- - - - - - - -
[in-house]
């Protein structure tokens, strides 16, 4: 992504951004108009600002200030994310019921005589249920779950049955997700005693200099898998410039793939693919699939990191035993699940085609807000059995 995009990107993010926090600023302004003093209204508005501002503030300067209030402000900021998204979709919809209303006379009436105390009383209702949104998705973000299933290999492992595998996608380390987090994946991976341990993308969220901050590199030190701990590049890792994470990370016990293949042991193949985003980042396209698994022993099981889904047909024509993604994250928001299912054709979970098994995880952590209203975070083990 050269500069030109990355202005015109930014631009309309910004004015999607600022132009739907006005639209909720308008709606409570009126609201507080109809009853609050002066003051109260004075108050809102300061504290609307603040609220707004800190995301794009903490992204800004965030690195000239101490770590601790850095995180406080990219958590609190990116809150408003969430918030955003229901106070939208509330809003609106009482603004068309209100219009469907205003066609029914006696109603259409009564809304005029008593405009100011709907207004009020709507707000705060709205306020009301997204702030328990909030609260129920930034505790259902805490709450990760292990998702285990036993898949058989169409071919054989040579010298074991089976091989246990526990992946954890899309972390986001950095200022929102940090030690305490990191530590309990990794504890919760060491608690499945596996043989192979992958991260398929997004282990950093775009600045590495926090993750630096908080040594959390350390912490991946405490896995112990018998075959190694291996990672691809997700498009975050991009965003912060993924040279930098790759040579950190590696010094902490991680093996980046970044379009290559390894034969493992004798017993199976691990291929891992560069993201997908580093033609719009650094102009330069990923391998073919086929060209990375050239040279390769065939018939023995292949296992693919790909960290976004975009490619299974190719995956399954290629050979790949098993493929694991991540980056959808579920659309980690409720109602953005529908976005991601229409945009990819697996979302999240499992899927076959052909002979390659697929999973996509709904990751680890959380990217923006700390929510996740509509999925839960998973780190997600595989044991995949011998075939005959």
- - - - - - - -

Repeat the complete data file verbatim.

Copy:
[in-house]
């Protein structure tokens, strides 16, 4: 992504951004108009600002200030994310019921005589249920779950049955997700005693200099898998410039793939693919699939990191035993699940085609807000059995 995009990107993010926090600023302004003093209204508005501002503030300067209030402000900021998204979709919809209303006379009436105390009383209702949104998705973000299933290999492992595998996608380390987090994946991976341990993308969220901050590199030190701990590049890792994470990370016990293949042991193949985003980042396209698994022993099981889904047909024509993604994250928001299912054709979970098994995880952590209203975070083990 050269500069030109990355202005015109930014631009309309910004004015999607600022132009739907006005639209909720308008709606409570009126609201507080109809009853609050002066003051109260004075108050809102300061504290609307603040609220707004800190995301794009903490992204800004965030690195000239101490770590601790850095995180406080990219958590609190990116809150408003969430918030955003229901106070939208509330809003609106009482603004068309209100219009469907205003066609029914006696109603259409009564809304005029008593405009100011709907207004009020709507707000705060709205306020009301997204702030328990909030609260129920930034505790259902805490709450990760292990998702285990036993898949058989169409071919054989040579010298074991089976091989246990526990992946954890899309972390986001950095200022929102940090030690305490990191530590309990990794504890919760060491608690499945596996043989192979992958991260398929997004282990950093775009600045590495926090993750630096908080040594959390350390912490991946405490896995112990018998075959190694291996990672691809997700498009975050991009965003912060993924040279930098790759040579950190590696010094902490991680093996980046970044379009290559390894034969493992004798017993199976691990291929891992560069993201997908580093033609719009650094102009330069990923391998073919086929060209990375050239040279390769065939018939023995292949296992693919790909960290976004975009490619299974190719995956399954290629050979790949098993493929694991991540980056959808579920659309980690409720109602953005529908976005991601229409945009990819697996979302999240499992899927076959052909002979390659697929999973996509709904990751680890959380990217923006700390929510996740509509999925839960998973780190997600595989044991995949011998075939005959």